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MacBook Air (2011 13-inch) Teardown: Evolutionary, not revolutionary

Bill Detwiler cracked open the 13-inch 2011 MacBook Air. Inside the case, he found a few significant hardware upgrades, but the same basic internal layout.

In July 2011, Apple released the 3nd generation MacBook Air (Model A1369). As with the 2nd generation Airs, the 2011 notebooks are available in 11-inch and 13-inch models. The 2011 MacBook Air is available in four basic configurations--11-inch with 64GB of storage, 11-inch with 128GB of storage, 13-inch with 128GB of storage, and 13-inch with 256GB of storage. Within each of these divisions, you can further customize the processor and RAM.

Our $1,299 MacBook Air (13-inch) came with a 1.7GHz dual-core Intel Core i5 processor, 4GB 1333MHz DDR3 SDRAM, 128GB flash storage, Intel HD Graphics 3000 processors with 384MB of shared DDR3 SDRAM, and a 13.3-inch LED-backlit display (1440 x 900 pixels native). Apple added a Thunderbolt port to the 2011 MacBook Air.

We cracked open the 1st generation MacBook Air (released in 2008) and 2nd generation 13-inch MacBook Air (released in 2010). And given the near identical external appearance of the 2011 and 2010 models, I couldn't wait to see if they were equally similar on the inside. They are, but Apple did make several key, evolutionary updates to the 2011 Air.

Full teardown gallery: Cracking Open the Apple MacBook Air (2011 13-inch)

Cracking Open observations

  1. Tamper-resistant external screws: As on the 2010 MacBook Air and some iPhone 4's, Apple used tamper-resistant pentalobe screws on the 2011 Air's bottom cover. You can remove them with a small flat-head screwdriver, but you risk damaging the screw heads.
  2. Nearly identical internal design as the 2010 Air: The 2011 MacBook Air's hardware layout is nearly identical to that of the 2010 model. The motherboard has a slightly different chip configuration, but is the same shape and size.
  3. Integrated graphics processor: Our 13-inch 2010 Air had an NVIDIA GeForce 320M GPU. Apple switched to Intel's integrated HD Graphics 3000 processor for the 2011 model. This change gave Apple room on the motherboard to include the Intel E78296 Platform Controller Hub, which likely contains the Thunderbolt controller. It also meant Apple could shrink the internal cooling assembly.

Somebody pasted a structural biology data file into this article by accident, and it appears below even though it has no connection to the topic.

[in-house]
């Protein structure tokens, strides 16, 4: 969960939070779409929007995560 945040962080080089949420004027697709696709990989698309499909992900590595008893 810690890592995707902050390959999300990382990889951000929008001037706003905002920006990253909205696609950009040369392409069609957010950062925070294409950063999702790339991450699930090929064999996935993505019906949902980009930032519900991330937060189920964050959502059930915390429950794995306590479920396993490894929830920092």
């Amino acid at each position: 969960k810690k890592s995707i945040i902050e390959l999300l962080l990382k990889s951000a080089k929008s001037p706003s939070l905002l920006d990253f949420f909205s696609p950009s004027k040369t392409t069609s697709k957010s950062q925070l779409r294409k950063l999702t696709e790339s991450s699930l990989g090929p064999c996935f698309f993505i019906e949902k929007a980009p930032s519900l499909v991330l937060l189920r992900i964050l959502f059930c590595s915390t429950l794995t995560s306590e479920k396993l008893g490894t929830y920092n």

4. Many components are identical to the 2010 Air: The 2011 MacBook Air uses many of the same chips as the previous model, such as the Broadcom BCM5976A0K and Cypress PSoC.

Internal hardware

Our 13-inch MacBook Air had the following hardware components:

Evolutionary, not revolutionary

The 2011 MacBook Air is an excellent next step in the product line's evolution. The Intel Core i5 and i7 processors, additional base RAM, and Thunderbolt port are welcome updates. Still, I was a little disappointed by the lack of change inside the case.

Apple was clearly following the "if it isn't broke, don't fix it" mantra. There's nothing wrong with this philosophy. In fact, sticking with the 2010 Air design makes it easier to build and support the 2011 models. It's just not as much fun from a cracking open perspective.

About

Bill Detwiler is Managing Editor of TechRepublic and Tech Pro Research and the host of Cracking Open, CNET and TechRepublic's popular online show. Prior to joining TechRepublic in 2000, Bill was an IT manager, database administrator, and desktop supp...

5 comments
kharnak
kharnak

Understand there is boot camp but just would like to explore more options. Now thinking of complete wipe of the hard disk and save all space for windows due to work need (will skipping Boot Camp process make it faster when booting?). but also like to reserve the option of recovering to OS X when got more time to learn to use OS X.

emmanuel adeyi eluma
emmanuel adeyi eluma

tech republic, do u have support for some of us in nigeria desire 2 be come professional africa but can make it, do to lack of financial backing.

Bill Detwiler
Bill Detwiler

Along with releasing updates versions of the ultra-thin MacBook Air and ultra-compact Mac Mini, Apple quietly pulled the classic, white MacBook from its online store. And according to several reports, the venerable MacBook won't be returning. The Air appears to be Apple's new entry-level laptop. After cracking open and using both 11-inch and 13-inch Airs, I think they're a great replacement for the classic MacBook. Unfortunately, most buyers will likely end up paying more for the Air than a similarly-equipped white MacBook. The 11-inch MacBook AIr starts at $999, the same price as the white MacBook. But this entry-level Air has only 64GB of flash storage. According the CNET's review, only 48GB of that space is available for use, once you account for the operating system and preinstalled apps. I suspect most buyers will opt for either the 13-inch Air (starts at $1,299 with a 128GB SSD) or an 11-inch Air with a 128GB SSD ($1,199.00).

pinroy
pinroy

... no problems here running XP on VMWare Fusion.

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